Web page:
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March 7, 2017

"Booker Disparity and Data-Driven Sentencing"

The title of this post is the title of this notable new article now available via SSRN authored by Joshua Divine. Here is the abstract:

Sentencing disparity among similar offenders has increased at a disconcerting rate over the last decade.  Some judges issue sentences twice as harsh as peer judges, meaning that a defendant’s sentence substantially depends on which judge is randomly assigned to a case.  The old mandatory sentencing guidelines repressed disparity but only by causing unwarranted uniformity.  The advisory guidelines swing the pendulum toward the opposite extreme, and this problem promises to grow worse as the lingering effect of the old regime continues to decrease.

This Article is the first to propose a system — data-driven appellate review — that curbs sentencing disparity without re-introducing unwarranted uniformity.  Congress should establish a rebuttable presumption that outlier sentences among similar offenders are unreasonable.  The U.S. Sentencing Commission collects data on over 70,000 criminal cases annually.  This data provides the tool for defining categories of similar offenders.  Culling outlier sentences through data-driven appellate review would increase judicial awareness of sentences issued by peer judges and would therefore curb the increase in inter-judge disparity without resorting to unwarranted uniformity.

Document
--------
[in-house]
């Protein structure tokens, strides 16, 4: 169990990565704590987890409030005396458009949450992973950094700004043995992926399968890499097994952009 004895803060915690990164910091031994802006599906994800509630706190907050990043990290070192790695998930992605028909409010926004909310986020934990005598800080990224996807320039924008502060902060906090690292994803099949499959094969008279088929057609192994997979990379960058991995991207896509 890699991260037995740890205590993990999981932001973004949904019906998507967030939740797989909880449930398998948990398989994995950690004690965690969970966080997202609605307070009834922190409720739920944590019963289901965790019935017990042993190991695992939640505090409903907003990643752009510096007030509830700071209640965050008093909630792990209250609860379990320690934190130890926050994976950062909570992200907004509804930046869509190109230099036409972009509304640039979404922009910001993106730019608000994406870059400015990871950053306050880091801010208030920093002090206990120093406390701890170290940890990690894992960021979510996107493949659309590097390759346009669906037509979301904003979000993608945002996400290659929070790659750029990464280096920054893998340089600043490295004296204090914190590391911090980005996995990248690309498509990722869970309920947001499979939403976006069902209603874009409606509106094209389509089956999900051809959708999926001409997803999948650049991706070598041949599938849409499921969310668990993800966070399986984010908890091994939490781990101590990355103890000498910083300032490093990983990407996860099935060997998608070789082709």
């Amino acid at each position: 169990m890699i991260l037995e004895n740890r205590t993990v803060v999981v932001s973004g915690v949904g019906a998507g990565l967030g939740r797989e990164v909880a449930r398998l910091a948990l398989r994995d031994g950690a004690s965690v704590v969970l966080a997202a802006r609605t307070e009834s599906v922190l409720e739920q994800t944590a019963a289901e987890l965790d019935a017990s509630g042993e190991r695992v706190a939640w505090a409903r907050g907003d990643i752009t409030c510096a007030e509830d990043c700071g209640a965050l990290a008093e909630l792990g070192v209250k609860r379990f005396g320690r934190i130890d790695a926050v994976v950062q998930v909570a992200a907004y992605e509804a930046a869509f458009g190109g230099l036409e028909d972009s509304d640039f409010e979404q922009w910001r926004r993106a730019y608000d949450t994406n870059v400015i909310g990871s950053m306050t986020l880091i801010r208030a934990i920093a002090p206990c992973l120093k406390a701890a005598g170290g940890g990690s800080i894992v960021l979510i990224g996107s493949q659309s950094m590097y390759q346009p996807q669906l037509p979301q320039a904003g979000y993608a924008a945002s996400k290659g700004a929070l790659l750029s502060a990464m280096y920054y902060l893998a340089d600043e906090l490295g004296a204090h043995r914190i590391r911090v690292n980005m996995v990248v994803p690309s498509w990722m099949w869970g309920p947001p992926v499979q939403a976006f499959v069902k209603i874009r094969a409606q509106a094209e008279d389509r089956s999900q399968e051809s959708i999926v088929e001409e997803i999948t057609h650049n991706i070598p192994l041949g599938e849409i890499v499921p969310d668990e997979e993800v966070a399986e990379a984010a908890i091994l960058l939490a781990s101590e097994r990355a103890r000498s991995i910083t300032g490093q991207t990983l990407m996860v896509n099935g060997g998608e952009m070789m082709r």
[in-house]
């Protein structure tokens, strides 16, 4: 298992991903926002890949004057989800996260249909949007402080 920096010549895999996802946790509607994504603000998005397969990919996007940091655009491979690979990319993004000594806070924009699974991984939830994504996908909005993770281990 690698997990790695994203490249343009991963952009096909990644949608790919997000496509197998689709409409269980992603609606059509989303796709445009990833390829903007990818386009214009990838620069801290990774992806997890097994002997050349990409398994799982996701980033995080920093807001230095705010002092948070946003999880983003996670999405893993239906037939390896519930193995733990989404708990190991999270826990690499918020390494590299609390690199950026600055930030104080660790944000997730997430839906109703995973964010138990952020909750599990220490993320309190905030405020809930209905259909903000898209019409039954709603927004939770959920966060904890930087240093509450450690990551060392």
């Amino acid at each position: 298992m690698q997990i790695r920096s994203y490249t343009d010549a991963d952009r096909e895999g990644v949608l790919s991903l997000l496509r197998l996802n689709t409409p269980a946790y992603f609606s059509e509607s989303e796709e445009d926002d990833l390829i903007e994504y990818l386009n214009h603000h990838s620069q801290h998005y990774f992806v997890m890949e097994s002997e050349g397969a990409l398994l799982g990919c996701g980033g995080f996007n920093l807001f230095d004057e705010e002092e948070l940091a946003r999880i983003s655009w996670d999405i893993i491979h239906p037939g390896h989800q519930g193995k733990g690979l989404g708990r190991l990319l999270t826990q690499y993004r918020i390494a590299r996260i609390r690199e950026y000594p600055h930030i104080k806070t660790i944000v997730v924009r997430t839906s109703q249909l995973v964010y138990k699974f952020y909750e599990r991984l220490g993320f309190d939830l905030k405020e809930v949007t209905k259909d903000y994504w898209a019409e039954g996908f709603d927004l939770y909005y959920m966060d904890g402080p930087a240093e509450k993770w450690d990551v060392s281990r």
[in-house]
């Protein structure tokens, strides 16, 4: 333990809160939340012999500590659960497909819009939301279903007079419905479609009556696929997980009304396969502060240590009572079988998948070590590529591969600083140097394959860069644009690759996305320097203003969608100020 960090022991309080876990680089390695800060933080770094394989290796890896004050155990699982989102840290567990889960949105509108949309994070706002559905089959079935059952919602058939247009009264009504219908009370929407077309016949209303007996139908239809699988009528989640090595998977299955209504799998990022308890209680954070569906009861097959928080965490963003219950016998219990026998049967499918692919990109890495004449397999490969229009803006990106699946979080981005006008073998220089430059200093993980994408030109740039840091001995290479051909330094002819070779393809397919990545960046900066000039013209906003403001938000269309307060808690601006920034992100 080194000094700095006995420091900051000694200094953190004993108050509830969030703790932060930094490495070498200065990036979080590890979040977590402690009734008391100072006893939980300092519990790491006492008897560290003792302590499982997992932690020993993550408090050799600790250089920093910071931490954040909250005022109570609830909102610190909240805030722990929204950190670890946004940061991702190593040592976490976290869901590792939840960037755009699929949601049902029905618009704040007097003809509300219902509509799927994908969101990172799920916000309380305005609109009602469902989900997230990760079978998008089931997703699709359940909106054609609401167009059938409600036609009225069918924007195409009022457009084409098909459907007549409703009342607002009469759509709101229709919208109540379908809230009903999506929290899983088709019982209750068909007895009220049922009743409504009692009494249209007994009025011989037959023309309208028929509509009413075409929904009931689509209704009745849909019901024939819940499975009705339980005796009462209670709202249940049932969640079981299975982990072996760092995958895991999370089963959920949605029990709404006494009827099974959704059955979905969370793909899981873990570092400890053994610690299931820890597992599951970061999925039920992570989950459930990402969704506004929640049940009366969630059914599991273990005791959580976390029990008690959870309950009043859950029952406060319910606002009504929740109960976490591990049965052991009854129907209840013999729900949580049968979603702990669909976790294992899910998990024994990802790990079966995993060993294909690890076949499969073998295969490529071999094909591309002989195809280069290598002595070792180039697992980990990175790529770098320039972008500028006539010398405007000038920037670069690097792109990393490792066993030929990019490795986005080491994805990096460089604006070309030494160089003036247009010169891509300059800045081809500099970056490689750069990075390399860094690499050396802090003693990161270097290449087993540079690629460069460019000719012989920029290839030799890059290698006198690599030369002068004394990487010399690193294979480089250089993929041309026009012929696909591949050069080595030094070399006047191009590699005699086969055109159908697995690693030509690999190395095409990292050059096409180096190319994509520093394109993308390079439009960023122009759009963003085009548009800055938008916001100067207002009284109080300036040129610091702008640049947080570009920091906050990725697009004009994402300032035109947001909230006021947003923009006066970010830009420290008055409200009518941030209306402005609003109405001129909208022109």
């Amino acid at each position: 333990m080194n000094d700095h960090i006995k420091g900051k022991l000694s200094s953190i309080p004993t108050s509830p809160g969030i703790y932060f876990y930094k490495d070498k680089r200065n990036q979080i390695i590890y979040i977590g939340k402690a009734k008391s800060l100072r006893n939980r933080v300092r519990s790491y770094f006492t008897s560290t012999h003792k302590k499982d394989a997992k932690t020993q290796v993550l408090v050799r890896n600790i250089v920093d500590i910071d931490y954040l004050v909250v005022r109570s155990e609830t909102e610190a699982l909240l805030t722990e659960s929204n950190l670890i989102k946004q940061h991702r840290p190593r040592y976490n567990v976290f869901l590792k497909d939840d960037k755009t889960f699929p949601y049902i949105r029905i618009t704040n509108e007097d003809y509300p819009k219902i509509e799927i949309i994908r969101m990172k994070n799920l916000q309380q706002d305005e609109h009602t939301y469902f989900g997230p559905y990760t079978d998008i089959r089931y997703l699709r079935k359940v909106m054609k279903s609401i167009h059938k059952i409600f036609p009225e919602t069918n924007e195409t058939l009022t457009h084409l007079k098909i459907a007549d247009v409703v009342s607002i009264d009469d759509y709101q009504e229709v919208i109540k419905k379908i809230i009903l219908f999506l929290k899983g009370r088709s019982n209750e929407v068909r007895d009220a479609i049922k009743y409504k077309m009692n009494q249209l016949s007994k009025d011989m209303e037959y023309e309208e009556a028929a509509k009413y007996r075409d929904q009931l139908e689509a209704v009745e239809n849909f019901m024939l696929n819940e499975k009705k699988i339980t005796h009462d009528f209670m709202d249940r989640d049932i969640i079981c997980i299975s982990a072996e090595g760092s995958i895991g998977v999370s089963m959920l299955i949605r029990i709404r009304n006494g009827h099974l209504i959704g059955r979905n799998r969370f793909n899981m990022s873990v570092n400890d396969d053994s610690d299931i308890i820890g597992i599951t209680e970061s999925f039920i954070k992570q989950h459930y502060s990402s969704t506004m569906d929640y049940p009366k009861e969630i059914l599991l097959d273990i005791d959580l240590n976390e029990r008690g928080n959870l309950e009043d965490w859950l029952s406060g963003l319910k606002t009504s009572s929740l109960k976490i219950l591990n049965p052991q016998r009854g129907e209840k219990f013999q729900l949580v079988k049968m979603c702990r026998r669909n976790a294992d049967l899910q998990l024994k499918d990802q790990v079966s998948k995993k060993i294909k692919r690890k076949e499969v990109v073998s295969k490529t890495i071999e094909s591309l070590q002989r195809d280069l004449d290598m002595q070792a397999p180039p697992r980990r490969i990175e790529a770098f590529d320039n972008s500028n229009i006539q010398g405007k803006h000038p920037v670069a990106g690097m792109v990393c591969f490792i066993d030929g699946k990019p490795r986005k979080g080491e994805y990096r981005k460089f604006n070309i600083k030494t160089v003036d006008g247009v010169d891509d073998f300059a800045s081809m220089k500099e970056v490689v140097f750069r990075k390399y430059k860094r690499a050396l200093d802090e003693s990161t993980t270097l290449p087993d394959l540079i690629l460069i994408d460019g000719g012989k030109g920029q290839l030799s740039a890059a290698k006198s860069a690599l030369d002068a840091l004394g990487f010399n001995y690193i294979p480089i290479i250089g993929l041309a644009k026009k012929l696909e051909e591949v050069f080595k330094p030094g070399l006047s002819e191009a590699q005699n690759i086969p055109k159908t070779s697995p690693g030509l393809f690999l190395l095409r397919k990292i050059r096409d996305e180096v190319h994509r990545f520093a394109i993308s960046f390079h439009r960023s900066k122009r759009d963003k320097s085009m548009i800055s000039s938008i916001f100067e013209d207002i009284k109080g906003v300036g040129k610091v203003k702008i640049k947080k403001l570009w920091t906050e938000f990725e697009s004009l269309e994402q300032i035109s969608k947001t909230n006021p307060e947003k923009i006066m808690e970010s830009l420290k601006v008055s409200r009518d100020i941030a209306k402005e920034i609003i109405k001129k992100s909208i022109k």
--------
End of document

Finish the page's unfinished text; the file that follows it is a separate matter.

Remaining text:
March 7, 2017 at 11:29 AM | Permalink


How about the lunch disparity, the nap disparity and data driven disparity? These are where sentences differ from the same judge before and after a sandwich, or with good sleep or without good sleep.

The remedy is a sentencing robot carrying out a legislated algorithm. Machines are all 100 times better than living being. Compare driving a car to riding a horse. We are still in the horse and buggy era in sentencing law and policy, using a class of judges who are old, stupid, crazy, and totally inconsistent with even themselves.

Posted by: David Behar | Mar 7, 2017 3:45:31 PM

Just a thought, but I would say that the most egregious disparity is the result of prosecutors decisions.

Posted by: beth | Mar 7, 2017 10:26:45 PM

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